Any plant or animal that is introduced, either intentionally or accidentally, beyond its natural range is considered an exotic species. Such organisms can present a serious threat to the ecosystems in which they are released.
Every year, millions of exotic birds, reptiles, amphibians, freshwater and marine fishes are imported into the United States for use in the pet trade. A recent study found that between 1989 and 1997, more than 18.3 million live reptiles were imported. Most of these live reptiles are imported through the ports of Miami and Los Angeles.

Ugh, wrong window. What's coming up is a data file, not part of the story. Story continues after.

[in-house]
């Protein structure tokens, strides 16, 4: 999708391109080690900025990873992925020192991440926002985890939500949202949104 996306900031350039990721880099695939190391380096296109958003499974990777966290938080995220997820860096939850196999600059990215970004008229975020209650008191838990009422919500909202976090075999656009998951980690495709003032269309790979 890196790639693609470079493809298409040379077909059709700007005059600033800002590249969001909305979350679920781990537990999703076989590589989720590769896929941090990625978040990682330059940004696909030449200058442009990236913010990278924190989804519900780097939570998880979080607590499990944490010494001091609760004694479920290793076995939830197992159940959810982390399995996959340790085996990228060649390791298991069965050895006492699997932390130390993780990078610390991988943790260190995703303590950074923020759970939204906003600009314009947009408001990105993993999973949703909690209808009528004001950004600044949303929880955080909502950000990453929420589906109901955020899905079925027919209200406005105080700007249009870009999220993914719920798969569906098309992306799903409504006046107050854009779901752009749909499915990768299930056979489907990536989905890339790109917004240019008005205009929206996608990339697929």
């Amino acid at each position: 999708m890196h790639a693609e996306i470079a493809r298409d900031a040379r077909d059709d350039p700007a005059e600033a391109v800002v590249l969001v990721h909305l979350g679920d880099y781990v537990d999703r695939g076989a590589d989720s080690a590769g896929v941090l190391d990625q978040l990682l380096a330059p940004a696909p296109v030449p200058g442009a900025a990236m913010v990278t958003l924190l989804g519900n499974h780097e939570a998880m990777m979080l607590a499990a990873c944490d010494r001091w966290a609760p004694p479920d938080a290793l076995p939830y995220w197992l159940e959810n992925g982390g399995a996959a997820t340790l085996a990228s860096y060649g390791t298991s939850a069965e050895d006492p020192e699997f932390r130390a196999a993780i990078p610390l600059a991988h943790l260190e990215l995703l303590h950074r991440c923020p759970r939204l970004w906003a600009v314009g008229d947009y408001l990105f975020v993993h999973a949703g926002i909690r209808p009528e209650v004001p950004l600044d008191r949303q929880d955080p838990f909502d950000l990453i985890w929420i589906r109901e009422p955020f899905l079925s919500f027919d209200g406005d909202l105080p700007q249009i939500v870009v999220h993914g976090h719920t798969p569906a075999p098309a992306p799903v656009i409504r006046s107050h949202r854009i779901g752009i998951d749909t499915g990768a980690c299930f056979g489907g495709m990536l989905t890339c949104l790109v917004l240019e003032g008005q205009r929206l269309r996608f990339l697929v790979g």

Every year, many exotic pets are released into the wild either accidentally or on purpose. Pet owners may not be able to take their fish with them when they move, or they may simply lose interest in maintaining a large python or agressive gecko. Exotic animals may also be released if they outgrow their tanks or cages. Non-native species may also be released if they appear to be in poor health.
Whatever the reason, its important to remember that releasing exotic animals inot the wild is not a good idea. Click on the links below to learn more and help unwanted pets. Remember "Don't Let it Loose!"